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Writing a Killer Job Proposal

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Posted 10th August 2015 at 12:23 PM by dsilvestre

There are many opportunity seekers in many fields. There are those who put their foot forward hoping to fall within the wind of success. Amidst all of these, there are those who are good at what they do. For others, well, nothing much can be said. Do you think that you’re the ideal candidate for any job? Do you believe that your skills are comparable to no other’s? All you need to prove this is by having a proposal to show for it. Many employers will want to see a proposal that stands out from the crowd among the choices available for his/her approval. To be that guy being sought after, a killer job proposal is necessary. Below are a few insights that will capture the attention of your clients.

Over deliver, under promise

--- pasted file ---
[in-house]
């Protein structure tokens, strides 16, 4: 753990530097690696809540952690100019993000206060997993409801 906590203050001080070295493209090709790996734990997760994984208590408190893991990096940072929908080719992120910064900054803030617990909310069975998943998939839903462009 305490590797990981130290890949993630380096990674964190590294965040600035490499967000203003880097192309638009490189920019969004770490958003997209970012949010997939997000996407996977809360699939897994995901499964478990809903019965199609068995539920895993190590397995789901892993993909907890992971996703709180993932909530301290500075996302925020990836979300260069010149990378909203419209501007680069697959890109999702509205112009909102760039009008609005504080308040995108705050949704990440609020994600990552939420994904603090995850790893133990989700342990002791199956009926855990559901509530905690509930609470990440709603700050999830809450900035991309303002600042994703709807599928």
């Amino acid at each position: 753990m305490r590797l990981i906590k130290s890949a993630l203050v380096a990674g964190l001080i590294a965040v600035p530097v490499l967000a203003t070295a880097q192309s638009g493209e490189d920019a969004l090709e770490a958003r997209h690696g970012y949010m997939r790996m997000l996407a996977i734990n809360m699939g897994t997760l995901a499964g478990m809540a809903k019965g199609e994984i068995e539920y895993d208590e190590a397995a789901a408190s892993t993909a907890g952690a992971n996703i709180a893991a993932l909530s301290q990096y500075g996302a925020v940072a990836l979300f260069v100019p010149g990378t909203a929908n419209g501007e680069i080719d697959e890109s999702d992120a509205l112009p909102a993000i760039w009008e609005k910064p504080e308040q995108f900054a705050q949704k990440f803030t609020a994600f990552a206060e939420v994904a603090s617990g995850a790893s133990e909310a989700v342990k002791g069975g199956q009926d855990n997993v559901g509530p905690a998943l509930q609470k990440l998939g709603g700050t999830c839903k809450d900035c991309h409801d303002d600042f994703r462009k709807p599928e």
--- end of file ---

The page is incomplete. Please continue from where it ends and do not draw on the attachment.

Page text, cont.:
Who wants to do that? It’s the best way to make your name known. Today we live in a world full of lies. The truth today is an illusion that many people are afraid of delving into. Lies have been accepted as a way of life. But this should not happen any longer, especially not in proposals. Let your client know that you will do a certain amount of work and then outdo yourself beyond their expectation.

Offer additional services
You can have a good proposal outlining all your achievements but you might find out that you’re not alone. So, you might want to include additional skills that might also come at an additional fee. This might make you stand out from the pack. For example, say your client has requested that a project be done within three days; you might state that you will do it within two days for an added cost. This will definitely raise eyebrows and lead to curiosity. Of course, you should not say this just to please the client, but because it’s a straightforward fact.

Read the project details
Many people will assume something or ignore the project details and just go forward and apply for a job. Most of their proposals are pre-written and just happen to be a matter of copying and pasting. This is utterly not acceptable. To give your client’s work the special regard it deserves, customize your proposal to meet the client’s needs.

To Your Writing Success,
Dan

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